It us not a matter of worshipping the Bible, but the one who inspired it. It is his letter to us, and it is therefore our line of communication in understanding the history of God's plan.

I have never prayed to my Bible, but if you search the dictionary for the definition of the word 'prayer', it means

"1. to offer devout petition, praise, thanks, etc., to (God or an object of worship)."

So if you want to accuse me of worshipping the Bible on those grounds, you are wrong, but I could say you do worship Mary and the apostles, and by this definition I am right.

Annie C said...

Well, no, Amy, I do not "offer devout petition, praise, thanks, etc." to Mary or the Saints. I offer those to the Lord. But then unless you were sitting next to me when I was praying or happen to be telepathic you wouldn't know that.

On the other hand, while I believe in reading the Bible to better understand how the Lord expects us to act, I don't need it to pray. I can offer devout petition, praise, thanks, etc. to the Lord all on my own, thanks, I have no need to use a Bible to do so.

I don't know if you feel this way, but Candy sure puts a big store on a church that uses the KJV and *only* the KJV to worship. I remember, was it last year that she was church shopping, and that was a huge criteria for her? And there was another poster on her blog who answered me and said that yes, it was only worship if you were holding and reading from a Bible. I submit that that makes the focus of the worship the Bible, and not the Lord. Otherwise you could worship without it just fine.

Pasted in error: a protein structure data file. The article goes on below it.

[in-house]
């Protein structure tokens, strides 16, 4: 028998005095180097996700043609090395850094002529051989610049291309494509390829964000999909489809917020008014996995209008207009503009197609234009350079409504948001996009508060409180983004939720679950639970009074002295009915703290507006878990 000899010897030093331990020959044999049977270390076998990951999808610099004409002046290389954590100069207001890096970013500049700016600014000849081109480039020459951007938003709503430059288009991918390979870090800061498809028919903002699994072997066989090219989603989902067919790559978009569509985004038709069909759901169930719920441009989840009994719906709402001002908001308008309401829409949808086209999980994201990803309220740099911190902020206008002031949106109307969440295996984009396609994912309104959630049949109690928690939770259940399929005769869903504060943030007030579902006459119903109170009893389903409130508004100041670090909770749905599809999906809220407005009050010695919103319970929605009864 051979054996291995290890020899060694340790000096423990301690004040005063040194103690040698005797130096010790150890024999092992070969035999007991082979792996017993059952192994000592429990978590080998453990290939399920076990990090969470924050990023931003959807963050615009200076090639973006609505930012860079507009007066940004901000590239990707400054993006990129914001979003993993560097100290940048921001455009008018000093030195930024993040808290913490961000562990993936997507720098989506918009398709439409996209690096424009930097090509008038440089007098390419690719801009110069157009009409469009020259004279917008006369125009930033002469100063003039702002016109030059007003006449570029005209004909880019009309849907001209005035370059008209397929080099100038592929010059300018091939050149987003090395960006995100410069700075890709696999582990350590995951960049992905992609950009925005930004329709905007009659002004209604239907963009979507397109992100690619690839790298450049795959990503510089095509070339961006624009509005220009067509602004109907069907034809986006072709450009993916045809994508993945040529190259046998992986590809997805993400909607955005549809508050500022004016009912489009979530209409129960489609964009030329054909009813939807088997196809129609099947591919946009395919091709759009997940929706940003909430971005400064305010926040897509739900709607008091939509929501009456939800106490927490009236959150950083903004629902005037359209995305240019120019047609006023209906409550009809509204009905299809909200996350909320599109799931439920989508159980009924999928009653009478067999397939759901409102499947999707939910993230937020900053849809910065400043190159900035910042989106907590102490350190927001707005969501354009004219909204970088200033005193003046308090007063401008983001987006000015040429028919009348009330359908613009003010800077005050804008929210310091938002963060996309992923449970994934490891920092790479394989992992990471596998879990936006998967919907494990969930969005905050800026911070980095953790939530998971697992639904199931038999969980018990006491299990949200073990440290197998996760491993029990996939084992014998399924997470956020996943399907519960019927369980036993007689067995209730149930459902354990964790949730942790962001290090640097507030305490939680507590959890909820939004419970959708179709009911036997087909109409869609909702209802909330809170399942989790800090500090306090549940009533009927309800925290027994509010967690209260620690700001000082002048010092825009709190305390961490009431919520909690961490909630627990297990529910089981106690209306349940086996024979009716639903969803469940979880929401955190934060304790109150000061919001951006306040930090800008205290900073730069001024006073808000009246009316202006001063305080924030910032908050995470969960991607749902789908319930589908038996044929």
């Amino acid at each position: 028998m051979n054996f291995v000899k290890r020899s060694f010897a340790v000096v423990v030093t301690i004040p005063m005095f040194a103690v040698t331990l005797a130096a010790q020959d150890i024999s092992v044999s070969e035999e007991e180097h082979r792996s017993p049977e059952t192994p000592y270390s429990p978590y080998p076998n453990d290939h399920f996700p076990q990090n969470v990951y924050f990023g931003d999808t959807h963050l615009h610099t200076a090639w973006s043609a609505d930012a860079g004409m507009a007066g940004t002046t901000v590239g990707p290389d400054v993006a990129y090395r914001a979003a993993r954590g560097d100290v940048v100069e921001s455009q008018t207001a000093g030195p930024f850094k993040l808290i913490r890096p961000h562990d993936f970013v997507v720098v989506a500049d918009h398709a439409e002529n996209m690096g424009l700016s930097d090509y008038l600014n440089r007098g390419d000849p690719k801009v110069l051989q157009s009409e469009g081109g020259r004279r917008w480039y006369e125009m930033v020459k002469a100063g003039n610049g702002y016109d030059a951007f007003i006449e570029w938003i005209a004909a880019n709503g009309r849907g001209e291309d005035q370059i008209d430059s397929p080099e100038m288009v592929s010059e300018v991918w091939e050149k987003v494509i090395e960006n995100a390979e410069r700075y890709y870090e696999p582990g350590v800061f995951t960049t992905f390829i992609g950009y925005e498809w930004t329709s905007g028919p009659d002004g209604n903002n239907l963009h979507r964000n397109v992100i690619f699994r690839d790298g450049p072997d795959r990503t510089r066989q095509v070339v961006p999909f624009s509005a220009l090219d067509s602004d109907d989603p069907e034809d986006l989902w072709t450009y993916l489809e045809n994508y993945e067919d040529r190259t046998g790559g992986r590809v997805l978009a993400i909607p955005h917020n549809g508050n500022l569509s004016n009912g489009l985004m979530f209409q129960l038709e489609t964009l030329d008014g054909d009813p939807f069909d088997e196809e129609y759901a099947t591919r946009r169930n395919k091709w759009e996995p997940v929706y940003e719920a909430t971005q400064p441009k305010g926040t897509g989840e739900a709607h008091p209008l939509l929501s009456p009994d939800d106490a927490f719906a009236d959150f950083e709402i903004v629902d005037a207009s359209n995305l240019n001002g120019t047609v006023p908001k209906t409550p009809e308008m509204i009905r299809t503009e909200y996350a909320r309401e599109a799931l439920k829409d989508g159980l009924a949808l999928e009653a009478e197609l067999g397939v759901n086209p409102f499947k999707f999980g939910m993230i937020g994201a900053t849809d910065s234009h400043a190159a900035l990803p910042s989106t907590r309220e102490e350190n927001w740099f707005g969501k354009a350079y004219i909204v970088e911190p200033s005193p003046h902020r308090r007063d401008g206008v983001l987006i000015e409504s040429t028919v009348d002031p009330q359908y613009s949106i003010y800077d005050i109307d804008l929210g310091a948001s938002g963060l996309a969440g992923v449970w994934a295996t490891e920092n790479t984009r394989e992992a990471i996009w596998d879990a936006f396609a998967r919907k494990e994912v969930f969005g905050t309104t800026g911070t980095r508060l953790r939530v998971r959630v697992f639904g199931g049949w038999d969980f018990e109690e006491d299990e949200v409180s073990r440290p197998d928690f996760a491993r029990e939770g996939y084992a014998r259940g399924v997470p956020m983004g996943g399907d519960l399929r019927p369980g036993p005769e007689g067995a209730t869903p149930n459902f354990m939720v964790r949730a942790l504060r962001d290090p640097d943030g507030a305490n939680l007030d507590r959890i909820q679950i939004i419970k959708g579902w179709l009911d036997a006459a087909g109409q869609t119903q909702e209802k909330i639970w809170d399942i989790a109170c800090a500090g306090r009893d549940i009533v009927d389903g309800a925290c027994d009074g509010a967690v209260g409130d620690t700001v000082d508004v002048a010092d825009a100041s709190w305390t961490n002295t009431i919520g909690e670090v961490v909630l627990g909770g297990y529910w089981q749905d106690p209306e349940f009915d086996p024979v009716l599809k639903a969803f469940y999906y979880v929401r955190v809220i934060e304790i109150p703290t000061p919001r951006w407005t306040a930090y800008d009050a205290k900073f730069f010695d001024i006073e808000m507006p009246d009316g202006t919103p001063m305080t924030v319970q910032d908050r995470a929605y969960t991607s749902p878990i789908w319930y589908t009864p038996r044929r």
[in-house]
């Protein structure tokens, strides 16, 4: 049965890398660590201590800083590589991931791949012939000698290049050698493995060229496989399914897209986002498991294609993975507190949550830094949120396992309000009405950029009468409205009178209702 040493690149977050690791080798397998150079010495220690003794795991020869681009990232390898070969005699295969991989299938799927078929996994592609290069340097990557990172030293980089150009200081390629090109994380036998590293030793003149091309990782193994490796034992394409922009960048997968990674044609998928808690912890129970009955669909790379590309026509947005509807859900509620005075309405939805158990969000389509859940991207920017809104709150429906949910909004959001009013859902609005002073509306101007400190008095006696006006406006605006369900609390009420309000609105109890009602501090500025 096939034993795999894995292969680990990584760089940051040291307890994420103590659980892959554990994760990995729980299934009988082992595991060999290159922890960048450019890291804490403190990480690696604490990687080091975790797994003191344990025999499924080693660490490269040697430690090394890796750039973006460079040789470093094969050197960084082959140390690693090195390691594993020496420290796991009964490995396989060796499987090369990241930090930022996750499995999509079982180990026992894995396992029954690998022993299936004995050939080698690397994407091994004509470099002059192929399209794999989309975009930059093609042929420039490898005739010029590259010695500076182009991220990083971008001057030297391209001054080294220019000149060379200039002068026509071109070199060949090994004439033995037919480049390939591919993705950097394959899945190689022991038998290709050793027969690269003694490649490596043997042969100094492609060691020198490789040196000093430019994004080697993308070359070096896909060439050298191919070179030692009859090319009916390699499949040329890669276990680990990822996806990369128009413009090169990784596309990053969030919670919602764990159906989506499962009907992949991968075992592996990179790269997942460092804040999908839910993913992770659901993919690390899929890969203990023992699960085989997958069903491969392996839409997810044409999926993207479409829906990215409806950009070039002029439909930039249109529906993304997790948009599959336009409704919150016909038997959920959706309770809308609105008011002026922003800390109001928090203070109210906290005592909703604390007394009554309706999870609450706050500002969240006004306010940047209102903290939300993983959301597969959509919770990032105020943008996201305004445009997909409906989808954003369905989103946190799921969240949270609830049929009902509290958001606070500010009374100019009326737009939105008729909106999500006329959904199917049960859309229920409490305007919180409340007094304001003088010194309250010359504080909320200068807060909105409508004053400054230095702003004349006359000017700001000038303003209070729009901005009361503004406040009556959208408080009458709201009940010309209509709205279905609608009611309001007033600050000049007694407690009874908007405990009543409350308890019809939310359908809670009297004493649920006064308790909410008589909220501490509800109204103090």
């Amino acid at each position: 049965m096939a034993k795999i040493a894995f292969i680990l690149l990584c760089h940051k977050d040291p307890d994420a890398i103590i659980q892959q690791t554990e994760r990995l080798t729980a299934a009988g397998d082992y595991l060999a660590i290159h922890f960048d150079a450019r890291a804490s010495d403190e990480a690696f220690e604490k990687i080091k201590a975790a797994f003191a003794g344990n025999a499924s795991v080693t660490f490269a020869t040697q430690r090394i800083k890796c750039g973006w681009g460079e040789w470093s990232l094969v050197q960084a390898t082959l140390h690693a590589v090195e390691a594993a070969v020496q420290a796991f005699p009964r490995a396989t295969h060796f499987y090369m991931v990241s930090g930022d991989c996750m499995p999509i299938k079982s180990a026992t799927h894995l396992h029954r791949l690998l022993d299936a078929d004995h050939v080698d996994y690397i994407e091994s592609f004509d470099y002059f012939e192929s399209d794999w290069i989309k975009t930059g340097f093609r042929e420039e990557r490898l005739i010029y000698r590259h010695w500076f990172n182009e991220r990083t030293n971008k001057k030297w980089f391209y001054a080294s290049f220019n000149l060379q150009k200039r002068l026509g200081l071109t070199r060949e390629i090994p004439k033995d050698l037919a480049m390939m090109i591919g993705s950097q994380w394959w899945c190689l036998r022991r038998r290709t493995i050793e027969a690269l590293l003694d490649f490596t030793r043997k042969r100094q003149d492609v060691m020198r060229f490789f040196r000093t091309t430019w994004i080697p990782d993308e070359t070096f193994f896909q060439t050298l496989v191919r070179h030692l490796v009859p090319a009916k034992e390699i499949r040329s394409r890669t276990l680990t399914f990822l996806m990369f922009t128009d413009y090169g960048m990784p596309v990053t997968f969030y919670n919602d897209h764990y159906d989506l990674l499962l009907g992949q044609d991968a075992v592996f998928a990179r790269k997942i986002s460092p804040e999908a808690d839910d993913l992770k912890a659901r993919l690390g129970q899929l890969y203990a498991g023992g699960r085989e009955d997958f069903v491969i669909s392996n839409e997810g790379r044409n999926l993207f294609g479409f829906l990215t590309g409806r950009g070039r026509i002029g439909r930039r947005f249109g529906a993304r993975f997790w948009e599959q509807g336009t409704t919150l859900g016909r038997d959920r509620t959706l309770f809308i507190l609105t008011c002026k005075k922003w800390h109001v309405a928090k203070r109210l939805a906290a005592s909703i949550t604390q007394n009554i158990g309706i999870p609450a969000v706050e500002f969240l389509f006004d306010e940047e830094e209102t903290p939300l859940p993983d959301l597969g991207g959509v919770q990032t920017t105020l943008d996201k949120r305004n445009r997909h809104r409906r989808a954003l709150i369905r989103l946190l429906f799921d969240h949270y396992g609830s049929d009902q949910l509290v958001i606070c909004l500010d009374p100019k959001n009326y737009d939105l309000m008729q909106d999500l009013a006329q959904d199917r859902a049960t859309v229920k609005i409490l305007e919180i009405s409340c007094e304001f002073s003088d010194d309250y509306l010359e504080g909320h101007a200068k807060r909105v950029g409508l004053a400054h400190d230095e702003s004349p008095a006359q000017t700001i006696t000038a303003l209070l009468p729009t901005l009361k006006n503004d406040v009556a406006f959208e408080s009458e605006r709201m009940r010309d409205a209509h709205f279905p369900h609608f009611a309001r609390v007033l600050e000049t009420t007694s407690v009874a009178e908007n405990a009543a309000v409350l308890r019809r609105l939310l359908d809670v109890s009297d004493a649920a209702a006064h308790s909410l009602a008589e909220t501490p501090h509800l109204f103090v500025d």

Now, my offer is sincere, I'm willing to go about the work with an open mind and give it an honest attempt. You have decided not to pick it up, fine. Maybe someone else will.

motherofmany said...

"But then unless you were sitting next to me when I was praying or happen to be telepathic you wouldn't know that"

Then how can you make the assumption that Fundamentalists worship the Bible?

Elena said...

1. to offer devout petition, praise, thanks, etc., to (God or an object of worship).
2. to offer (a prayer).
3. to bring, put, etc., by praying: to pray a soul into heaven.
4. to make earnest petition to (a person).
5. to make petition or entreaty for; crave: She prayed his forgiveness.
6. to offer devout petition, praise, thanks, etc., to God or to an object of worship.
7. to enter into spiritual communion with God or an object of worship through prayer.
–verb (used without object)
8. to make entreaty or supplication, as to a person or for a thing.

Elena said...

I think Annie's point is getting lost in the discussion. Candy et al seem to believe that the only type of worship that counts for anything is the type that they practice, with bible in hand. They use the bible as a text book and the rule book. They seem to be totally lost without the printed word in bound form. It never occurs to them that for 1500 years Christians didn't have that luxury. It does indeed seem as though for them, the most important part of being a Christian is having and reading the bound, printed word.